MCC Community-Based Health and Nutrition to Reduce Stunting Project

How to Read This Tree

Indonesia has the fifth highest population of stunted children in the world, with a stunting prevalence rate of 36 percent, compared to the global average of 26 percent. According to the World Health Organization (WHO), stunting is “the result of long-term nutritional deprivation and often results in delayed mental development, poor school performance and reduced intellectual capacity.” The Millennium Challenge Corporation’s (MCC) “Community-Based Health and Nutrition to Reduce Stunting Project,” a $131.5 million component of the $600 million MCC compact in Indonesia, demonstrates how the US can use an ownership approach to empower local communities in poor, rural districts to increase health and education outcomes while fostering accountability for local service delivery. The project targets 5,206 villages where stunting occurs at a higher rate than the national average.

The PNPM-Generasi’s stated objective is: “To empower local communities in poor, rural sub-districts in target provinces to increase the utilization of health and education services.” In the words of one village resident, “(PNPM Generasi) starts from the community level.”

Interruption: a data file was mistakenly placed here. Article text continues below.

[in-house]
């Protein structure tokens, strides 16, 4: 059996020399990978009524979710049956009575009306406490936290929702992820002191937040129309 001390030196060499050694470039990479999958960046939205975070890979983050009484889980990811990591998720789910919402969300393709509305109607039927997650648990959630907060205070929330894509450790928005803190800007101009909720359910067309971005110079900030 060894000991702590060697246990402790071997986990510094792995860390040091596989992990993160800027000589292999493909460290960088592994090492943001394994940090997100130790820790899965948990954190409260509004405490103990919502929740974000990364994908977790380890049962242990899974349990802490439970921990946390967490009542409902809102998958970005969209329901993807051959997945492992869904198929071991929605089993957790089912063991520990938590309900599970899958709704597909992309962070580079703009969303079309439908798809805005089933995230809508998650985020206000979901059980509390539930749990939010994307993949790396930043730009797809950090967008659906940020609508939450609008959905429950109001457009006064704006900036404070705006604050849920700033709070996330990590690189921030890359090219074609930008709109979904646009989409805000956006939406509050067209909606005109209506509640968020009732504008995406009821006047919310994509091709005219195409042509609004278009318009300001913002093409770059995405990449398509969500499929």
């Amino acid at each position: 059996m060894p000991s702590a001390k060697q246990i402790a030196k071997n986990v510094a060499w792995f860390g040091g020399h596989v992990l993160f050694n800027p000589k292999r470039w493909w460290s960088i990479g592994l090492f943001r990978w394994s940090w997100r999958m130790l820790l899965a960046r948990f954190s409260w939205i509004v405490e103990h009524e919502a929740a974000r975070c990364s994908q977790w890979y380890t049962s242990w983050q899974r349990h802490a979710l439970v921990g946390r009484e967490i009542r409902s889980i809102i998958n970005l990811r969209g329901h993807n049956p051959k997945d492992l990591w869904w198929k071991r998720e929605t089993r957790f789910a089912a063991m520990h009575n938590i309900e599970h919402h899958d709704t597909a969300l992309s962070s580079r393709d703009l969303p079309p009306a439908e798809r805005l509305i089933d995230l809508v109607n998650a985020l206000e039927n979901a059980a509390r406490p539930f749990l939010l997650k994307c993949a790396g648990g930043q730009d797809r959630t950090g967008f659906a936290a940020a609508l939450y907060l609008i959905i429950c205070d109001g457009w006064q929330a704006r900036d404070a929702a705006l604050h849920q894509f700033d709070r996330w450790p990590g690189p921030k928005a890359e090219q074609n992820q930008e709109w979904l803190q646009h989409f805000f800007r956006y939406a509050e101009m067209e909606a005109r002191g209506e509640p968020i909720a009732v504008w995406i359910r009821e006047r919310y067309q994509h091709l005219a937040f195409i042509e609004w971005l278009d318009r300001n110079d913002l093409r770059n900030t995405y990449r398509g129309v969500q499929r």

By supporting the PNPM Generasi, a successful, pre-existing community development program, the MCC has increased the reach and effectiveness of local communities and individuals at the helm of the fight against stunting. The nationally run project is a participatory, community-driven development program. It provides block grants to fund activities selected by communities through participatory community development councils. Because of the high degree of local decision making and locally-led implementation of the PNPM Generasi, and because the Millennium Challenge Account in the country is an Indonesian-led body responsible for the execution of the MCC compact at the national level, the project was found to have significant amount of delegated leadership at the national and village level.

To learn more about our analysis of this project, explore the LEAF graphic above or read the full report.